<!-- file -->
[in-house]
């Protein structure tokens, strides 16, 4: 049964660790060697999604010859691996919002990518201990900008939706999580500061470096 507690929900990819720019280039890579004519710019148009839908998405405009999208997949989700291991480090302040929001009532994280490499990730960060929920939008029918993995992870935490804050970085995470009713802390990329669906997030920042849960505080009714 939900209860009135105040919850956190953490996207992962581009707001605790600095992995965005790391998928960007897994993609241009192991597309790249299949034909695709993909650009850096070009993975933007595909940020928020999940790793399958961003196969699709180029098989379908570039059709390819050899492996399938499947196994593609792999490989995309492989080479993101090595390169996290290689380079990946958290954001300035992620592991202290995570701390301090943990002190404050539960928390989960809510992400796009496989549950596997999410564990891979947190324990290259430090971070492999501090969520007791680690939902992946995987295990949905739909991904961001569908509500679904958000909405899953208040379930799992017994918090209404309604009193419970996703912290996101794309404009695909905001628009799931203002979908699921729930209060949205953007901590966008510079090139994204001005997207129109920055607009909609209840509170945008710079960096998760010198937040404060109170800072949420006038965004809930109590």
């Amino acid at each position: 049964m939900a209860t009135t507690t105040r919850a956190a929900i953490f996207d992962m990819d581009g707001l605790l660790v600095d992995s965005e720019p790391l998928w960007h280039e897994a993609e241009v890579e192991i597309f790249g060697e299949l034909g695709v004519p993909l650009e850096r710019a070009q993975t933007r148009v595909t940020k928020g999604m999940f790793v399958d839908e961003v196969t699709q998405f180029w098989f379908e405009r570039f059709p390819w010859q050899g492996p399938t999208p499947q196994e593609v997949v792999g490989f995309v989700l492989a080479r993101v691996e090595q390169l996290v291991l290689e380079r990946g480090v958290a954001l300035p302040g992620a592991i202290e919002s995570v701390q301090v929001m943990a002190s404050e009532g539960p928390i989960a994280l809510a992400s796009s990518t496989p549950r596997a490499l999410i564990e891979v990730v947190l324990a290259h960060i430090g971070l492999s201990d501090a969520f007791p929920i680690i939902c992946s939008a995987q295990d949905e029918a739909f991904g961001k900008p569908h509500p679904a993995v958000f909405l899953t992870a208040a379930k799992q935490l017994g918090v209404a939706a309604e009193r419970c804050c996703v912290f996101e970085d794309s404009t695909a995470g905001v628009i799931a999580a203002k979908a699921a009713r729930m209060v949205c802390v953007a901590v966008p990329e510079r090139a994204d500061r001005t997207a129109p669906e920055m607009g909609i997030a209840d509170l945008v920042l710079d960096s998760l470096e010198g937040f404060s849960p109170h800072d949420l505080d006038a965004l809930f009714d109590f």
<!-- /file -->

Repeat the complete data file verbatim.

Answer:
[in-house]
């Protein structure tokens, strides 16, 4: 049964660790060697999604010859691996919002990518201990900008939706999580500061470096 507690929900990819720019280039890579004519710019148009839908998405405009999208997949989700291991480090302040929001009532994280490499990730960060929920939008029918993995992870935490804050970085995470009713802390990329669906997030920042849960505080009714 939900209860009135105040919850956190953490996207992962581009707001605790600095992995965005790391998928960007897994993609241009192991597309790249299949034909695709993909650009850096070009993975933007595909940020928020999940790793399958961003196969699709180029098989379908570039059709390819050899492996399938499947196994593609792999490989995309492989080479993101090595390169996290290689380079990946958290954001300035992620592991202290995570701390301090943990002190404050539960928390989960809510992400796009496989549950596997999410564990891979947190324990290259430090971070492999501090969520007791680690939902992946995987295990949905739909991904961001569908509500679904958000909405899953208040379930799992017994918090209404309604009193419970996703912290996101794309404009695909905001628009799931203002979908699921729930209060949205953007901590966008510079090139994204001005997207129109920055607009909609209840509170945008710079960096998760010198937040404060109170800072949420006038965004809930109590």
């Amino acid at each position: 049964m939900a209860t009135t507690t105040r919850a956190a929900i953490f996207d992962m990819d581009g707001l605790l660790v600095d992995s965005e720019p790391l998928w960007h280039e897994a993609e241009v890579e192991i597309f790249g060697e299949l034909g695709v004519p993909l650009e850096r710019a070009q993975t933007r148009v595909t940020k928020g999604m999940f790793v399958d839908e961003v196969t699709q998405f180029w098989f379908e405009r570039f059709p390819w010859q050899g492996p399938t999208p499947q196994e593609v997949v792999g490989f995309v989700l492989a080479r993101v691996e090595q390169l996290v291991l290689e380079r990946g480090v958290a954001l300035p302040g992620a592991i202290e919002s995570v701390q301090v929001m943990a002190s404050e009532g539960p928390i989960a994280l809510a992400s796009s990518t496989p549950r596997a490499l999410i564990e891979v990730v947190l324990a290259h960060i430090g971070l492999s201990d501090a969520f007791p929920i680690i939902c992946s939008a995987q295990d949905e029918a739909f991904g961001k900008p569908h509500p679904a993995v958000f909405l899953t992870a208040a379930k799992q935490l017994g918090v209404a939706a309604e009193r419970c804050c996703v912290f996101e970085d794309s404009t695909a995470g905001v628009i799931a999580a203002k979908a699921a009713r729930m209060v949205c802390v953007a901590v966008p990329e510079r090139a994204d500061r001005t997207a129109p669906e920055m607009g909609i997030a209840d509170l945008v920042l710079d960096s998760l470096e010198g937040f404060s849960p109170h800072d949420l505080d006038a965004l809930f009714d109590f």